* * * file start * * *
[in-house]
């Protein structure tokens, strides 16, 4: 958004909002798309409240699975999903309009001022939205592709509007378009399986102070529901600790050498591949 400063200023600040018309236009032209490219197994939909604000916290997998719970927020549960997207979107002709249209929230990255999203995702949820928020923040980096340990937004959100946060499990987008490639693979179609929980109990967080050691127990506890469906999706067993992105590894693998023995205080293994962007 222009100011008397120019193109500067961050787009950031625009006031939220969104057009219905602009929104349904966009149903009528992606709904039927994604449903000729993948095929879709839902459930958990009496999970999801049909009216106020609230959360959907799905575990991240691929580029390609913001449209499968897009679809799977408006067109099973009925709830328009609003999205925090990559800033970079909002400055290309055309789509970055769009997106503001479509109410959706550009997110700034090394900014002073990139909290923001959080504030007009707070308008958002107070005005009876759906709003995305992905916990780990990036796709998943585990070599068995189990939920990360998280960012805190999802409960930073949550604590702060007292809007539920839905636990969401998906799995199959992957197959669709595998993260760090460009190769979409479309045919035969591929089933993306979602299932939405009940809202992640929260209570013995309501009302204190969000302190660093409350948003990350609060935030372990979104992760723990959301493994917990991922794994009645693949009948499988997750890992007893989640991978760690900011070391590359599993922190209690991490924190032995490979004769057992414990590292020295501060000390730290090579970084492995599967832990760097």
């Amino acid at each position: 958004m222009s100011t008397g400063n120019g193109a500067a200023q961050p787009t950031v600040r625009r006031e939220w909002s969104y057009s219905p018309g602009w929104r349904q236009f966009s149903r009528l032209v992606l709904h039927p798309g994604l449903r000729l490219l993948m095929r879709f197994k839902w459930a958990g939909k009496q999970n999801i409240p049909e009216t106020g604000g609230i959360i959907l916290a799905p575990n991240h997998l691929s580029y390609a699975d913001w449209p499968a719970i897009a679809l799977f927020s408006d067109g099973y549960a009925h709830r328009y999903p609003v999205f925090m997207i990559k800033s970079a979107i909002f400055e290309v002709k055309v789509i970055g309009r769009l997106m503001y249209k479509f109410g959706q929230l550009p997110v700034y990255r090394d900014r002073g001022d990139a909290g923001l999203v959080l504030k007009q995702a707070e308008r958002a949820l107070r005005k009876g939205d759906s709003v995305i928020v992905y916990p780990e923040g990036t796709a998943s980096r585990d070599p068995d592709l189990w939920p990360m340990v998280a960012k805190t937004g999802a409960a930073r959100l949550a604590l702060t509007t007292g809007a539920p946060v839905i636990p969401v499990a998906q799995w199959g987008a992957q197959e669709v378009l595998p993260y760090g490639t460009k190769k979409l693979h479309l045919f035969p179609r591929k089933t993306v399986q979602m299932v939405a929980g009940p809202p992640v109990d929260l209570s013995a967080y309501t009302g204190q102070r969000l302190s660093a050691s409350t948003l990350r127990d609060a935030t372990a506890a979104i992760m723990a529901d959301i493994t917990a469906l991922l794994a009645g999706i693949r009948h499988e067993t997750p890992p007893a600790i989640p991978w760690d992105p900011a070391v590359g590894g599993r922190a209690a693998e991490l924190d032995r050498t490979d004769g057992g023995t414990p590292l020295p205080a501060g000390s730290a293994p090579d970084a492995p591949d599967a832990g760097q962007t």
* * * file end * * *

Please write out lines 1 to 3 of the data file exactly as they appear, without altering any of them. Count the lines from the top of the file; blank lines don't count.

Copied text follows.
[in-house]
């Protein structure tokens, strides 16, 4: 958004909002798309409240699975999903309009001022939205592709509007378009399986102070529901600790050498591949 400063200023600040018309236009032209490219197994939909604000916290997998719970927020549960997207979107002709249209929230990255999203995702949820928020923040980096340990937004959100946060499990987008490639693979179609929980109990967080050691127990506890469906999706067993992105590894693998023995205080293994962007 222009100011008397120019193109500067961050787009950031625009006031939220969104057009219905602009929104349904966009149903009528992606709904039927994604449903000729993948095929879709839902459930958990009496999970999801049909009216106020609230959360959907799905575990991240691929580029390609913001449209499968897009679809799977408006067109099973009925709830328009609003999205925090990559800033970079909002400055290309055309789509970055769009997106503001479509109410959706550009997110700034090394900014002073990139909290923001959080504030007009707070308008958002107070005005009876759906709003995305992905916990780990990036796709998943585990070599068995189990939920990360998280960012805190999802409960930073949550604590702060007292809007539920839905636990969401998906799995199959992957197959669709595998993260760090460009190769979409479309045919035969591929089933993306979602299932939405009940809202992640929260209570013995309501009302204190969000302190660093409350948003990350609060935030372990979104992760723990959301493994917990991922794994009645693949009948499988997750890992007893989640991978760690900011070391590359599993922190209690991490924190032995490979004769057992414990590292020295501060000390730290090579970084492995599967832990760097």
């Amino acid at each position: 958004m222009s100011t008397g400063n120019g193109a500067a200023q961050p787009t950031v600040r625009r006031e939220w909002s969104y057009s219905p018309g602009w929104r349904q236009f966009s149903r009528l032209v992606l709904h039927p798309g994604l449903r000729l490219l993948m095929r879709f197994k839902w459930a958990g939909k009496q999970n999801i409240p049909e009216t106020g604000g609230i959360i959907l916290a799905p575990n991240h997998l691929s580029y390609a699975d913001w449209p499968a719970i897009a679809l799977f927020s408006d067109g099973y549960a009925h709830r328009y999903p609003v999205f925090m997207i990559k800033s970079a979107i909002f400055e290309v002709k055309v789509i970055g309009r769009l997106m503001y249209k479509f109410g959706q929230l550009p997110v700034y990255r090394d900014r002073g001022d990139a909290g923001l999203v959080l504030k007009q995702a707070e308008r958002a949820l107070r005005k009876g939205d759906s709003v995305i928020v992905y916990p780990e923040g990036t796709a998943s980096r585990d070599p068995d592709l189990w939920p990360m340990v998280a960012k805190t937004g999802a409960a930073r959100l949550a604590l702060t509007t007292g809007a539920p946060v839905i636990p969401v499990a998906q799995w199959g987008a992957q197959e669709v378009l595998p993260y760090g490639t460009k190769k979409l693979h479309l045919f035969p179609r591929k089933t993306v399986q979602m299932v939405a929980g009940p809202p992640v109990d929260l209570s013995a967080y309501t009302g204190q102070r969000l302190s660093a050691s409350t948003l990350r127990d609060a935030t372990a506890a979104i992760m723990a529901d959301i493994t917990a469906l991922l794994a009645g999706i693949r009948h499988e067993t997750p890992p007893a600790i989640p991978w760690d992105p900011a070391v590359g590894g599993r922190a209690a693998e991490l924190d032995r050498t490979d004769g057992g023995t414990p590292l020295p205080a501060g000390s730290a293994p090579d970084a492995p591949d599967a832990g760097q962007t």